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  • Author: Imke Kruse, Florian Trauner
  • Publication Date: 04-2008
  • Content Type: Working Paper
  • Institution: Centre for European Policy Studies
  • Abstract: With the Eastern Enlargement successfully completed, the EU is searching for a proper balance between internal security and external stabilisation that is acceptable to all sides. This paper focuses on an EU foreign policy instrument that is a case in point for this struggle: EC visa facilitation and readmission agreements. By looking at the EU's strategy on visa facilitation and readmission, this paper aims to offer a first systematic analysis of the objectives, substance and political implications of these agreements. The analysis considers the instrument of EC visa facilitation and readmission agreements as a means to implement a new EU security approach in the neighbourhood. In offering more relaxed travel conditions in exchange for the signing of an EC readmission agreement and reforming domestic justice and home affairs, the EU has found a new way to press for reforms in neighbouring countries while addressing a major source of discontent in these countries. The analysis concludes with the broader implications of these agreements and argues that even if the facilitated travel opportunities are beneficial for the citizens of the target countries, the positive achievements are undermined by the Schengen enlargement, which makes the new member states tie up their borders to those of their neighbours.
  • Topic: Security, Foreign Policy, International Political Economy, Regional Cooperation
  • Political Geography: Europe, Eastern Europe
  • Author: Michael Emerson
  • Publication Date: 06-2008
  • Content Type: Working Paper
  • Institution: Centre for European Policy Studies
  • Abstract: After the accession of Bulgaria and Romania in 2007 the European Union moved quickly to fill an obvious gap in its vision of the regions to its periphery, proposing the 'Black Sea Synergy'. The EU shows a certain degree of commonality in its approaches to each of the three enclosed seas in this region–the Baltic, the Mediterranean and now the Black Sea. While the political profiles of these maritime regions are of course very different, they naturally give rise to many common policy challenges, including those issues that are based on the technical, non-political matters of regional maritime geography. This paper sets out a typology of regionalisms and examines where in this the EU's Black Sea Synergy is going to find its place. While the Commission's initial proposals were highly 'eclectic', with various examples of 'technical regionalism' combined with 'security regionalism', there is already a diplomatic ballet in evidence between the EU and Russia, with the EU countering Russia's pursuit of its own 'geopolitical regionalism'. The EU would like in theory to see its efforts lead to a 'transformative regionalism', but the lack of agreement so far over further extending membership perspectives to countries of the region risks the outcome being placed more in the category of 'compensatory regionalism'.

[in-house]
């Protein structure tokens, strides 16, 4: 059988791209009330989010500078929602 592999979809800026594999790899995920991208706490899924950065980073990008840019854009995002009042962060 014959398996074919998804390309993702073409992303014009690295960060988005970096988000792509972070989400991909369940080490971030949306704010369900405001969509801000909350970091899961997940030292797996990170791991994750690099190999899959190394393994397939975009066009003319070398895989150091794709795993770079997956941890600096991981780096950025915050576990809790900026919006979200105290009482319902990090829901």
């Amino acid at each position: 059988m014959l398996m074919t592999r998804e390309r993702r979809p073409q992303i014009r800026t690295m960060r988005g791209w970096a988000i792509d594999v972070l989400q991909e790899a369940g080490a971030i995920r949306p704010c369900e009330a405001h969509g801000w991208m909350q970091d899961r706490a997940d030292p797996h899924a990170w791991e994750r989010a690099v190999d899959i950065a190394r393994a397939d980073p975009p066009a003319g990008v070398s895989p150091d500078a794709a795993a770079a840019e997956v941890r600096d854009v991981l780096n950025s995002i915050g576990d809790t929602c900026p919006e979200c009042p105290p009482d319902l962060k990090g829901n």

• Topic: Regional Cooperation
  • Political Geography: Russia, Eastern Europe, Romania
  • Author: Stefano Bertozzi
  • Publication Date: 02-2008
  • Content Type: Working Paper
  • Institution: Centre for European Policy Studies
  • Abstract: This paper assesses the achievements of the European Commission and the member states over the last six years in the management of Europe's internal and external borders. The key stages in the development of the Schengen acquis are identified, including the creation of FRONTEX (the EU agency responsible for coordinating the operational cooperation between member states in the field of border security) and the recent Schengen enlargement. The author attempts to explain the main reasons why the member states of the European Union have relinquished some of their much-treasured sovereignty and pooled their financial and human resources in a bid to manage and police Europe's external borders more effectively. Finally, this paper considers the fundamental question of how to make Europe's controls more effective, more technologically advanced and more responsive to the new challenges posed by globalisation, without impinging on the principle of the free movement of people.
  • Topic: International Relations, Foreign Policy, Regional Cooperation
  • Political Geography: Europe
  • Author: Stefano Micossi
  • Publication Date: 02-2008
  • Content Type: Working Paper
  • Institution: Centre for European Policy Studies